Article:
Inspired by the travel notes of one of my colleagues I thought I’d jot down some initial thoughts about the trip so far.
- It’s a very long way – the trip from Brisbane to Berlin with changes in Singapore and Helsinki is more than 30 hours of travel, and little of it comfortable. However breaking the flight for an overnighter on the way seems counterproductive as the immigration/customs side of the trip is the most tedious part
- Not all airlines are equal – Etihad from Brisbane to Singapore was a much more comfortable flight than Finnair from Singapore to Helsinki. On both the staff were more than friendly and competent but the Finnair is just that little more cramped, and has fewer facilities.
- Entering Europe is a breeze – we entered the Schengen area via Helsinki, and while security checks of our hand luggage was thorough it wasn’t over the top. Berlin was shock as Tegel was like entering via a country airport – we picked up our luggage from the conveyor and walked through the door to the taxi rank.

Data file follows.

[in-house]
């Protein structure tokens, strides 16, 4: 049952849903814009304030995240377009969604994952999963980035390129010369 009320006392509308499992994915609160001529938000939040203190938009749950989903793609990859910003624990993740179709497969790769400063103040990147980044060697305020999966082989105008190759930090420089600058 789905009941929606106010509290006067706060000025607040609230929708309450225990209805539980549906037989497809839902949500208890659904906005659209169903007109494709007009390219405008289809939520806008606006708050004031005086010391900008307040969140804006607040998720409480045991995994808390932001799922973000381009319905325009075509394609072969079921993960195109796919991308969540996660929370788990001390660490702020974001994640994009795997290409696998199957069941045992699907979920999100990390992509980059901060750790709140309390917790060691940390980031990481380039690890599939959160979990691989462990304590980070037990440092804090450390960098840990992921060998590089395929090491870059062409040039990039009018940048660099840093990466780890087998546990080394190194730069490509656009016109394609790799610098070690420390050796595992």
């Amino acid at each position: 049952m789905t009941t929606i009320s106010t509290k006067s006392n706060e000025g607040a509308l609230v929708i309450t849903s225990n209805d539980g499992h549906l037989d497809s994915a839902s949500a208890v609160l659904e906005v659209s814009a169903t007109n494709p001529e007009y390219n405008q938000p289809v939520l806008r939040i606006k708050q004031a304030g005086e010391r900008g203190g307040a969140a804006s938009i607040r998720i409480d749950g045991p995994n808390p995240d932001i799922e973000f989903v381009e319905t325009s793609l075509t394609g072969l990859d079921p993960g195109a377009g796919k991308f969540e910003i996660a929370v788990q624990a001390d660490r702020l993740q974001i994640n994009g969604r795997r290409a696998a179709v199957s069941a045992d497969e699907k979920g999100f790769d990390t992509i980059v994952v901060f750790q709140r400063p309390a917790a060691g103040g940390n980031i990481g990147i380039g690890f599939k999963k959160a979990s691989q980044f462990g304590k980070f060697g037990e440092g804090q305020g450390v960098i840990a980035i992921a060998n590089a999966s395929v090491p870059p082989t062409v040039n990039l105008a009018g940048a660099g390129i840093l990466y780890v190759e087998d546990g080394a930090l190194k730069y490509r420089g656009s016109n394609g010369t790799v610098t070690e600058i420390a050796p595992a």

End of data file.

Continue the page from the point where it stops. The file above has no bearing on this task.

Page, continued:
- AirBnB accommodation is great – none of us had used AirBNB before but found the experience after arriving terrific. Our host was in town to meet us, show us through the place, explained everything that needed explaining and then left us to recuperate from our flight. Main thing to look for – make sure it has free wifi 🙂
- Transport – our major expenditure so far has been on month long tickets for Berlin’s AB zone. It covers rail and bus and we made sure we bought the flexible monthly rather than the calendar monthly as we are here for part of April and part of May. We caught three trains and two buses yesterday so I suspect at €78 Euro it will be a bargain!
Sim cards – there are a range of SIM cards for mobile phones available, all about €10. The three of us bought ours at the same time from the O2 store so have free calls and SMS between them. Other calls inside Germany are 9c a minute. We upgraded with a 500Mb data package for the month, and some extra call top up, so for €24 we are set for the duration. Our main concern was we needed to activate everything in store with the English speaking assistant as the normal method is to ring a number but that is all in German. The O2 assistant was more than helpful even though the three of us took all his time for more than half an hour.